Your feedback is vital to us. Whether that's your initial thoughts on ARRO Concierge or your experiences of having used ARRO Concierge, please use the link below to give us your feedback. Thank you.

Wednesday, July 10, 2019

The New Nissan Dynamo Fully Electric Taxi Is Now Available To Test Drive At Northwest EV Taxis.


Good news for the trade for once!
Northwest Taxis have now taken delivery of the new Nissan Dynamo, which you can now book for a test drive by phoning Paula on 0208 206 0330

I recently visited the showroom (Northwest EV, 12 Carlisle Road, NW9) to see the new Nissan Taxi with a completely open mind...I've heard all the talk about it being too small, not looking like a Taxi, won't get plated by TfL etc, etc.....but I must say that after being shown around the all new fully electric Dynamo Taxi, I was completely blown away. 


The sliding doors are manual, and are extremely easy to operate, so no need to advise passengers not to touch. 

Remember this is Nissan....those of you who have been in the trade long enough to remember, the Nissan engine was one of the best engines we've ever had in a Taxi, and we've not seen its like since it was replaced with the move from the FX4 Fairway to the TX range. 

This new vehicle has been a long time in the coming, but unlike other manufacturers, Dynamo have refused to release a vehicle that wasn't ready, under researched or would have to be upgraded shortly after its entry into the market place. 

It comes with the added bonus of hindsight from the Osaka experiment. 
This was an experiment that took place in Japan, with an earlier Nissan electric Taxi, which gave the manufacturer greater insight of the needs for a sustainable working model. 
The batteries used in this new Dynamo model are at the pinnacle of technology, with a range on full charge of 175 miles, but realistically with heater, lights, wipers and AC, this could drop to around 135 miles. The vehicle is covered by a comprehensive warranty of three years, with batteries covered by a separate warranty of five years.


One of the very best attributes of the Dynamo, you don't need to have your home electrics upgraded.... no need for a council grant to install a special charging point outside the front of the house or garage....this vehicle can be plugged straight into a 13amp household socket, to be trickle charged charged over-night, or if you're a night man like me, during part of the day (8 hours).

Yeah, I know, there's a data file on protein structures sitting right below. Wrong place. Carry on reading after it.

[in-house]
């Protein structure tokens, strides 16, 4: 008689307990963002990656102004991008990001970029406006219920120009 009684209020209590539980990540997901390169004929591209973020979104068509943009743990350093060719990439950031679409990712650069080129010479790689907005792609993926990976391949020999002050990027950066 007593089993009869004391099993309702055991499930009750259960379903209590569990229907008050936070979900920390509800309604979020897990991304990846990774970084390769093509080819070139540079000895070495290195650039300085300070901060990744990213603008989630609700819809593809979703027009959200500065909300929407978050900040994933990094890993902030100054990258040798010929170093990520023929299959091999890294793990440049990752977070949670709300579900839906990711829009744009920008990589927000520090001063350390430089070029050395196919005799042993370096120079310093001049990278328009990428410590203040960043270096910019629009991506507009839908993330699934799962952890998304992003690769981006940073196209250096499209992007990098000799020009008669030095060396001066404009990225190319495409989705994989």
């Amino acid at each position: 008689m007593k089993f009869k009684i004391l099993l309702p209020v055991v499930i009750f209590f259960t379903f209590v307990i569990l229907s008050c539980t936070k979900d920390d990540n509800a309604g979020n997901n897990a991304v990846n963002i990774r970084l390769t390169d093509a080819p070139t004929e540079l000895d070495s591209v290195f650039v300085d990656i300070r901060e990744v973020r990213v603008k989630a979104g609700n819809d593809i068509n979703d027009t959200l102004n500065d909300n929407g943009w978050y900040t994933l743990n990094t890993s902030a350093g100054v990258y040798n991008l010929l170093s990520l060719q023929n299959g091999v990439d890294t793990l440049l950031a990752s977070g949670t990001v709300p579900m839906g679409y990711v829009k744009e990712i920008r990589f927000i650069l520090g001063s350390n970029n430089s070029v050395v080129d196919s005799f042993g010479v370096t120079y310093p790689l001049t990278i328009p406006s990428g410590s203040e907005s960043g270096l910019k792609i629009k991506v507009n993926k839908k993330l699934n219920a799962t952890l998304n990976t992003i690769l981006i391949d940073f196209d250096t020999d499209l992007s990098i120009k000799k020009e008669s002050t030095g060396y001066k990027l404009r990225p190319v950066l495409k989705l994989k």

You can however use a fast charger to top the battery up to 80%, should the need arise.


Unlike the Vito, the Dynamo has a sliding window panel which the passenger can open should they feel the need for ventilation. 

The research that's been carried out on all working parts of the Dynamo have been extremely comprehensive. Take for instance the front steering rack, researchers completed 58,000 figure of eight turns at speed to test the reliability of the newly engineered unit. 
Also the sidestep has been tested under 50 feet of water in a swimming pool, to gauge if it would be affected in inclement weather conditions. 

The vehicle as a working Taxi is very comfortable, I'm 6 feet tall and felt I had plenty of leg room. 

Service intervals are 18,000 miles and at £50 for the small service and just £75 for the major service...very affordable. 

Moving on from the pros... to the cons:
It's not going to be everyone's cup of tea, being compact and returning to 5 passenger seats instead of the Vito and TXe 6.
The ramps, like the Vito, are stored in the boot.
The floor of the Dynamo is slightly higher than the TX4, but like the Mercedes Vito, has a similar automatic step, which is a useful feature. 
The spare wheel, again like the Vito, is an optional extra and fits neatly underneath the rear of the vehicle. 
Fitted rear carpet is also an optional extra, but my person preference would be the rubber flooring which is easily cleanable in the event of a nasty spillage. 

And that's about it for the cons.


Paula at North West Taxis, has put together a financial package that will enable drivers to fully purchase the Dynamo over a five year period, with no final ballon payment.
No deposit with payments working out at approx £220 a week.
With an on the road price of £47,995, I believe this is a serious contender for the trade. 

With the average driver currently spending £20-25 a day on a 5 day week, and with the Dynamo costing roughly £20 a week in electricity costs. This is a real saving on expenses, which to most purchasers would see this vehicle as very affordable, compared to the opposition. 


The Nissan Dynamo Taxi will be available for inspection and test drives at our next Branch Meeting.
Thursday 11th July @ 8.15pm, Lucas Arms, Grays Inn Road.

Hammersmith Bridge Could Be Closed Permanently To All Traffic Says TfL Director

Hammersmith Bridge could remain permanently closed to motorists, a senior Transport for London (TfL) director has revealed.

Speaking at New Civil Engineer’s 'Future of Roads' conference, TfL director of project & programme delivery Nick Fairholme revealed that TfL is working up several options for the bridge with Hammersmith & Fulham Council.

The bridge has already been closed for almost three months, after hairline fractures in the cast iron “pedestals” were discovered.
Fairholme revealed that there are three main options being worked on.
The first option would be to keep the west London bridge as it is, carrying out no repairs and leaving it as a cycling and pedestrian bridge.

The second option would be to carry out a partial repair to the bridge to allow it to open to motorists but restrict its weight load to only single-decker busses and localised traffic.

While a third option would be to carry out a full repair to the bridge, however Fairholme concluded that would be a “very expensive” option.
Although Fairholme would not be drawn on an exact cost, New Civil Engineer understands that the total cost of a full repair could be as much as £100M with work estimated to take around three years.

“First and foremost it is important to stress that even though the bridge is owned by Hammersmith & Fulham [council], we [TfL] don’t want to lose it,” Fairholme said.

“Unfortunately the bridge is in a poor state. However, we do believe that it is cost effective to reopen it. We believe it can be reopened, however it is not going to open overnight.”
He added: “Although we want to reopen it, [a full repair] is not going to be a cheap fix.

“If there is public support for leaving it as a pedestrian and cycle bridge then we will have to consider that.”